Spinal Opiate Analgesia

Opioids act in the brain and within the dorsal horn of the spinal cord, where their actions are better understood. The actions of opioids important for analgesia and their side-effects involve pre- and postsynaptic effects: (1) reduced transmitter release from nerve terminals so that neurons are less excited by excitatory transmitters, and (2) direct inhibitions of neuronal firing so that the information flow from the neuron is reduced but also inhibitions of inhibitory neurons leading to disinhibition. This dual action of opioids can result in a total block of sensory inputs as they arrive in the spinal cord (Fig. 21.5). Thus any new drug would have to equal this dual action in controlling both transmitter release and neuronal firing.

C-fibre stimulation will release a number of transmitters in the spinal cord including substance P, CGRP, glutamate and aspartate. By actions on their receptors the peptides produce slow depolarising responses of dorsal horn neurons which in concert with the fast AMPA and delayed NMDA receptor-mediated depolarisations produced by the excitatory amino-acids activate ascending, local and motoneurons to cause both the sensation of pain and the withdrawal reflex to the stimulus (see Fig. 21.4). There is good reason to believe that the spinal processing of pain is highly plastic and can be altered in different pain states.

The opiate receptors in the spinal cord are predominantly of the mu and delta type and are found in the C-fibre terminal zone (the substantia gelatinosa) in the superficial dorsal horn. Considerable numbers of ORL-1 receptors are also found in this area. Up to 75% of the opiate receptors are found presynaptically on the C-fibre terminals and when activated inhibit neurotransmitter release. The opening of potassium channels will reduce calcium flux in the terminal and so there will be a resultant decrease in

PRESYNAPTIC - TERMINAL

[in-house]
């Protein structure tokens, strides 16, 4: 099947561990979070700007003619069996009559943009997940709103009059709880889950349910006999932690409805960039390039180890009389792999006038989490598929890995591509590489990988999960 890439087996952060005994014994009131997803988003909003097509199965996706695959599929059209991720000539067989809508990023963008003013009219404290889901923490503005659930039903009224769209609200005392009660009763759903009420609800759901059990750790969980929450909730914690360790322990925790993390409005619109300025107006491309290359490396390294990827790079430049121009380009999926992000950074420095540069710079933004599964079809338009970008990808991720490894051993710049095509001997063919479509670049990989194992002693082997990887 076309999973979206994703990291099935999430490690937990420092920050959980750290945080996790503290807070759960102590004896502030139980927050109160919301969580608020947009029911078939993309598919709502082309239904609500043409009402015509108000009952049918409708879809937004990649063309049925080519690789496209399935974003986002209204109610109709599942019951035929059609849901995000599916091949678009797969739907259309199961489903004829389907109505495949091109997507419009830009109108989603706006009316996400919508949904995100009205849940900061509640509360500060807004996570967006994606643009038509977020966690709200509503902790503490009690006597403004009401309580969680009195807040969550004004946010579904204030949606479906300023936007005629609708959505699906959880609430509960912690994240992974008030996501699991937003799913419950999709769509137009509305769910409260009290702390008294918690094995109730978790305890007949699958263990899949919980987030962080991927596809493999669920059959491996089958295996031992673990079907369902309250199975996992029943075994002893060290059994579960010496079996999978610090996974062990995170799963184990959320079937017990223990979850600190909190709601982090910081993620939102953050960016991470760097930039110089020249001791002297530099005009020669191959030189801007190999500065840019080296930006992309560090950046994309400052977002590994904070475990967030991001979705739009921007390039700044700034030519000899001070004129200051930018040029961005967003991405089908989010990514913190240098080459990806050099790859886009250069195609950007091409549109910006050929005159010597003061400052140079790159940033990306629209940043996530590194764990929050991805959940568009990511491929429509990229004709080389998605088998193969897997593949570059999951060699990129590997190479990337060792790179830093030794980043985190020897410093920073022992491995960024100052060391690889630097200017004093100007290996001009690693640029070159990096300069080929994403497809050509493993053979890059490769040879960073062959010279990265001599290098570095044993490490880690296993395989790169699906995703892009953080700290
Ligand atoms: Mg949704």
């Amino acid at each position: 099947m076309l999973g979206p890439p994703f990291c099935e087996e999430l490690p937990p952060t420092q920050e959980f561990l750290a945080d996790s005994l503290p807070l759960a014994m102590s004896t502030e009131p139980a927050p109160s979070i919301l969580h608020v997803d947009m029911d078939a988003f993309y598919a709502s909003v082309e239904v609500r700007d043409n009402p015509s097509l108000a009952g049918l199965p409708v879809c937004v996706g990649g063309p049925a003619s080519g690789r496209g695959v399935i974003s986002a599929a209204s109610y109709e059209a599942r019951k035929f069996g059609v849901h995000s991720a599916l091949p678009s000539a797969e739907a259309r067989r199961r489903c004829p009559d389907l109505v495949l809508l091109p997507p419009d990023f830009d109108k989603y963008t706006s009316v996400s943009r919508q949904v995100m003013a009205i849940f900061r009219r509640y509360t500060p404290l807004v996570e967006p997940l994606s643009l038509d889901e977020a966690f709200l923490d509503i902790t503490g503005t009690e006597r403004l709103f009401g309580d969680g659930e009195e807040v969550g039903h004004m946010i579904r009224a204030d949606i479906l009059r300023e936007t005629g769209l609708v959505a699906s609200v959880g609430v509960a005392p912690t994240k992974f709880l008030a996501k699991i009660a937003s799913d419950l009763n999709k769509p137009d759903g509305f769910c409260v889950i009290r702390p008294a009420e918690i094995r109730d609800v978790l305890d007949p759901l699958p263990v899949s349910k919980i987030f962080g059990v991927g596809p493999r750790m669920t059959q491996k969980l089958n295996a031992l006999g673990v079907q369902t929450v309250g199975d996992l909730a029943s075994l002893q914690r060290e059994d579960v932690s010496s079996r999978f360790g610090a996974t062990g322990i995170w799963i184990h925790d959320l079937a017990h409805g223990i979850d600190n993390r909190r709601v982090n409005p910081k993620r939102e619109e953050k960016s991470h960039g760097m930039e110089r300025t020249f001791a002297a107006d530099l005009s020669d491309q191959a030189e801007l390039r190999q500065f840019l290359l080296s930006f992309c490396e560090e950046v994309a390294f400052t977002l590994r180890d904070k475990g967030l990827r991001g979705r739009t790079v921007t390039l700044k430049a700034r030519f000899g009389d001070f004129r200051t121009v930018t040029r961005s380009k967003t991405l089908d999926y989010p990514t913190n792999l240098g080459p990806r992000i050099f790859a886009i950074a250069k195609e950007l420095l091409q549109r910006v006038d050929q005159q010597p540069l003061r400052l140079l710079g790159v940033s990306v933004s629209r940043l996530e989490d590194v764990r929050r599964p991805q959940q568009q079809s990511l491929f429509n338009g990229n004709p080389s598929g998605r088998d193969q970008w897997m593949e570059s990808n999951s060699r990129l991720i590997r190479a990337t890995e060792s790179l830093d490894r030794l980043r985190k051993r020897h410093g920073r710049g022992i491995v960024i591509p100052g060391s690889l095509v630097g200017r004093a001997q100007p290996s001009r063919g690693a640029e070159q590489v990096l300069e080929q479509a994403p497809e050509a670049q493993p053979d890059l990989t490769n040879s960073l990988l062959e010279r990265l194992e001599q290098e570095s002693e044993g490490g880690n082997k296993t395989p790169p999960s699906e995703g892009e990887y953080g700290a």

POSTSYNAPTIC - NEURON

PRESYNAPTIC - TERMINAL

calcium

calcium mu opioid recept potassium

Figure 21.5 Mechanisms of opioid analgesia at the spinal level. Action potentials in nociceptive afferent fibres invade the terminal and by opening calcium channels (L, N and P-type) cause the release of glutamate and peptides that further transmit pain subsequent to activation of their postsynaptic receptors. Presynaptic opioid receptor activation (mu- and delta-mediated effects have been most clearly shown) opens potassium channels which hyperpolarise the terminal, so reducing transmitter release and inhibiting the postsynaptic neuron calcium glutamate & peptid delta opioid recepl calcium mu opioid recept potassium calcium char LNP

glutamate & peptid delta opioid recepl calcium char LNP

Figure 21.5 Mechanisms of opioid analgesia at the spinal level. Action potentials in nociceptive afferent fibres invade the terminal and by opening calcium channels (L, N and P-type) cause the release of glutamate and peptides that further transmit pain subsequent to activation of their postsynaptic receptors. Presynaptic opioid receptor activation (mu- and delta-mediated effects have been most clearly shown) opens potassium channels which hyperpolarise the terminal, so reducing transmitter release and inhibiting the postsynaptic neuron release of all the transmitters in the C-fibres. The remaining postsynaptic receptors appear to hyperpolarise the dendrites of projection neurons and interneurons and disinhibit inhibitory interneurons; the net result is further inhibition of the C-fibre-induced activity. This spinal action of opiates can be targeted by using the intrathecal or epidural routes of administration which have an advantage over systemic application of avoiding the side-effects mediated by opiate receptors in the brain and periphery.

Complete C-fibre inhibitions can be produced under normal conditions but opiates do not always produce a complete analgesia in some clinical situations, especially when the pain arises from nerve damage. Reasons for this are suspected to be excessive NMDA-mediated activity which is hard to inhibit and the mobilisation of cholecysto-kinin in the spinal cord which can act as a physiological antagonist of opiate actions. The idea that pre-emptive analgesia aids post-operative pain relief by preventing the pain-induced activation of these systems is becoming popular.

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